Fly paper planes in class? It's schoolwork

Fly paper planes in class? It's schoolwork
Hillgrove Secondary School students flying paper planes as part in the school’s programme in flight and aerospace, which was recognised as an applied learning programme by the Ministry of Education this year.

TEACHERS usually frown on the folding and flying of paper aeroplanes in the classroom.

But at Hillgrove Secondary School in Bukit Batok - which displays model aircraft and panels on aviation history - teachers encourage students to do just that.

It is part of the school's programme in flight and aerospace, which was recognised as an applied learning programme by the Ministry of Education this year. Such programmes allow students to apply knowledge and skills acquired in the classroom in real-world contexts.

These make learning lively and expose students to possibilities, which help them better choose and prepare for future courses and careers they are interested in, said Education Minister Heng Swee Keat in Parliament on March 6.

Currently, 97 out of the 124 mainstream secondary schools offer one such programme.

Under Hillgrove Secondary's programme, all Secondary 1 and 2 students spend one hour and 45 minutes of class time every week on aviation-related lessons.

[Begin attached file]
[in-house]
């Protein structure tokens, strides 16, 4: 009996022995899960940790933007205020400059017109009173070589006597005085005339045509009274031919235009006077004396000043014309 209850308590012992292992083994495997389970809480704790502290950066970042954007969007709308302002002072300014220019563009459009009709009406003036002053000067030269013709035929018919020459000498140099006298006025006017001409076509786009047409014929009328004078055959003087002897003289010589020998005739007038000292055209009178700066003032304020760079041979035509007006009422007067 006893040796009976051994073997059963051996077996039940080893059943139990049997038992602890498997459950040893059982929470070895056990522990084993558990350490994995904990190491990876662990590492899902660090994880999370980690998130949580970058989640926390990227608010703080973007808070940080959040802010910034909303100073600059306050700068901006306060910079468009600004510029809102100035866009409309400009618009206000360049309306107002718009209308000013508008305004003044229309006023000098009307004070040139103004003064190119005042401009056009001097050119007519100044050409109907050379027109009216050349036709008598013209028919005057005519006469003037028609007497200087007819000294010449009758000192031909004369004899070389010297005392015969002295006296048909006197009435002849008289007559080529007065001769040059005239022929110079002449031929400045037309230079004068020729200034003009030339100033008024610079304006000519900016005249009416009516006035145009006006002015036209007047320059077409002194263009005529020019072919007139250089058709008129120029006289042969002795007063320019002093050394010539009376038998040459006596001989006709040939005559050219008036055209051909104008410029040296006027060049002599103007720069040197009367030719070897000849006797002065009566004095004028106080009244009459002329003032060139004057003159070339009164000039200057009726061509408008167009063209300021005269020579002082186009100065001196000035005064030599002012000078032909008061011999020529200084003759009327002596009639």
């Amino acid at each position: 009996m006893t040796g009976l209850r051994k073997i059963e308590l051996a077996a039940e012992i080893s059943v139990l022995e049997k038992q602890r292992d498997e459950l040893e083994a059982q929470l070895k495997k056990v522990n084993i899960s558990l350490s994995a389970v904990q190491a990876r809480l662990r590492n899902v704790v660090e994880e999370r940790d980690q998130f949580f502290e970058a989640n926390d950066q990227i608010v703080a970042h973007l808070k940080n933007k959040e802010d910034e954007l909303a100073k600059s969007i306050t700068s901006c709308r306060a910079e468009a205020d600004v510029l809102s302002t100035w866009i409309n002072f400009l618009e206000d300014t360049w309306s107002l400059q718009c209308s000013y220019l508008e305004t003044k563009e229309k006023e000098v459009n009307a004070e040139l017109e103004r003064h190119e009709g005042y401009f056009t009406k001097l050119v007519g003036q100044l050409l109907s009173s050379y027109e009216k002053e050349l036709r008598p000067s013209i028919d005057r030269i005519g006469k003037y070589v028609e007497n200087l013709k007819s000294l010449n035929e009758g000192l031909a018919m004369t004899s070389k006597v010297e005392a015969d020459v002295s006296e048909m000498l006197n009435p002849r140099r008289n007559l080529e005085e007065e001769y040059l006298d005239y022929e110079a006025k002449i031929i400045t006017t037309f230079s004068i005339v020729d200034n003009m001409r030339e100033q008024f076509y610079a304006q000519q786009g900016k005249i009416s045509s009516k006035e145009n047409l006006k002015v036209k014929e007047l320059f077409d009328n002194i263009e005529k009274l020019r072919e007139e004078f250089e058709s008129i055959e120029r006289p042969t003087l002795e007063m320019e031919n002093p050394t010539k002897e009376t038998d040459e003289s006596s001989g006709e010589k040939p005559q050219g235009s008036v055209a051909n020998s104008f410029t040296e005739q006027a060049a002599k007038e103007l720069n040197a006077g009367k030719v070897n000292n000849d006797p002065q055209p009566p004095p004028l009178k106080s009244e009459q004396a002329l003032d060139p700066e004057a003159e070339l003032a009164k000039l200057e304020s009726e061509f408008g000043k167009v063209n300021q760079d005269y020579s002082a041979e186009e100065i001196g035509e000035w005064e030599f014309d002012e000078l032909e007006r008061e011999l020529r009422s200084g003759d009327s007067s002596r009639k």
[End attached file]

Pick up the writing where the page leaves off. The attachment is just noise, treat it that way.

For instance, this semester, Secondary 1 students learn about concepts such as air pressure, drag and thrust through various activities, including making paper planes.

Secondary 3 students can take elective modules in which they learn, among other things, to build remote-controlled planes.

Secondary 4 and 5 students will mainly go for career talks and industry visits.

Principal Kenneth Lee said: "We wanted to have students learn various subjects like science and maths through fun and engaging activities."

This programme has its origins in the school's co-curricular activity (CCA) called the Youth Flying Club, started in 2001. Participating students get to try various aviation-related activities, including how to fly model airplanes.

Over the years, students who did not join this CCA expressed interest in these activities too, so the school introduced a niche programme in 2011 to accommodate more students.

The programme includes visits to aerospace facilities, career talks and space camps, where they learn about the forces of gravity and build water rockets, among other things.

One in five of the school's 1,100 students is in an aviation-related CCA, such as the Youth Flying Club, National Cadet Corps (Air) and Air Scouts, which was introduced last year.

Students in these CCAs learn about how planes fly through the use of a flight simulator in a dedicated flight centre, roughly the size of a classroom.

Secondary 1 student Chan Zhe Ming, 13, who chose the school partly because of its aerospace niche, said: "It is not common for a school to have a flight centre and so many aviation-related activities. It makes learning fun."

calyang@sph.com.sg


This article was first published on Mar 14, 2015.
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